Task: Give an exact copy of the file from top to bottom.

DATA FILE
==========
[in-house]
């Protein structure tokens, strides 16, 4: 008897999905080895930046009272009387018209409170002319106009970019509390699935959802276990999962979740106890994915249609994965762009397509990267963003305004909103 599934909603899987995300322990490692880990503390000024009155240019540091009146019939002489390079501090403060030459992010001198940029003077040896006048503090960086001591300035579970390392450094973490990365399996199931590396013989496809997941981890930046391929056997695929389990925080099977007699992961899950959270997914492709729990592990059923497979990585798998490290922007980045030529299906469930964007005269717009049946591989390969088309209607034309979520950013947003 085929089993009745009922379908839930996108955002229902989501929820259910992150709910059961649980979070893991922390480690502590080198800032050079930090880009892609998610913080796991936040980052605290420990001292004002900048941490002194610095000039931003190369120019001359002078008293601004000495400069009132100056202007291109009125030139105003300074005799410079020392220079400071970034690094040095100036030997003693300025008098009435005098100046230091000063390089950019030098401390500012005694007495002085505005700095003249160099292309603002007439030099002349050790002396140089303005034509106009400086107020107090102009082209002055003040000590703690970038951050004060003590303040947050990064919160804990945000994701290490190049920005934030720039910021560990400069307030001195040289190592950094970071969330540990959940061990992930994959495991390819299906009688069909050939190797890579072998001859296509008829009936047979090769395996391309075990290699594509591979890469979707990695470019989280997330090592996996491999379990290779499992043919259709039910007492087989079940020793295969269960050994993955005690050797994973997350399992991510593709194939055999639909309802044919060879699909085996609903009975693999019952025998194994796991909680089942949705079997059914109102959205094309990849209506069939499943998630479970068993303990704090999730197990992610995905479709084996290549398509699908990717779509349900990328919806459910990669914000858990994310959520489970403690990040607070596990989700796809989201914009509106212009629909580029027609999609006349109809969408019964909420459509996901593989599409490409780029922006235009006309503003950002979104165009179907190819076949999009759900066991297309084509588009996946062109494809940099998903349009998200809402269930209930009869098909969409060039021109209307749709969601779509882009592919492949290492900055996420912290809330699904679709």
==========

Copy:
[in-house]
């Protein structure tokens, strides 16, 4: 008897999905080895930046009272009387018209409170002319106009970019509390699935959802276990999962979740106890994915249609994965762009397509990267963003305004909103 599934909603899987995300322990490692880990503390000024009155240019540091009146019939002489390079501090403060030459992010001198940029003077040896006048503090960086001591300035579970390392450094973490990365399996199931590396013989496809997941981890930046391929056997695929389990925080099977007699992961899950959270997914492709729990592990059923497979990585798998490290922007980045030529299906469930964007005269717009049946591989390969088309209607034309979520950013947003 085929089993009745009922379908839930996108955002229902989501929820259910992150709910059961649980979070893991922390480690502590080198800032050079930090880009892609998610913080796991936040980052605290420990001292004002900048941490002194610095000039931003190369120019001359002078008293601004000495400069009132100056202007291109009125030139105003300074005799410079020392220079400071970034690094040095100036030997003693300025008098009435005098100046230091000063390089950019030098401390500012005694007495002085505005700095003249160099292309603002007439030099002349050790002396140089303005034509106009400086107020107090102009082209002055003040000590703690970038951050004060003590303040947050990064919160804990945000994701290490190049920005934030720039910021560990400069307030001195040289190592950094970071969330540990959940061990992930994959495991390819299906009688069909050939190797890579072998001859296509008829009936047979090769395996391309075990290699594509591979890469979707990695470019989280997330090592996996491999379990290779499992043919259709039910007492087989079940020793295969269960050994993955005690050797994973997350399992991510593709194939055999639909309802044919060879699909085996609903009975693999019952025998194994796991909680089942949705079997059914109102959205094309990849209506069939499943998630479970068993303990704090999730197990992610995905479709084996290549398509699908990717779509349900990328919806459910990669914000858990994310959520489970403690990040607070596990989700796809989201914009509106212009629909580029027609999609006349109809969408019964909420459509996901593989599409490409780029922006235009006309503003950002979104165009179907190819076949999009759900066991297309084509588009996946062109494809940099998903349009998200809402269930209930009869098909969409060039021109209307749709969601779509882009592919492949290492900055996420912290809330699904679709």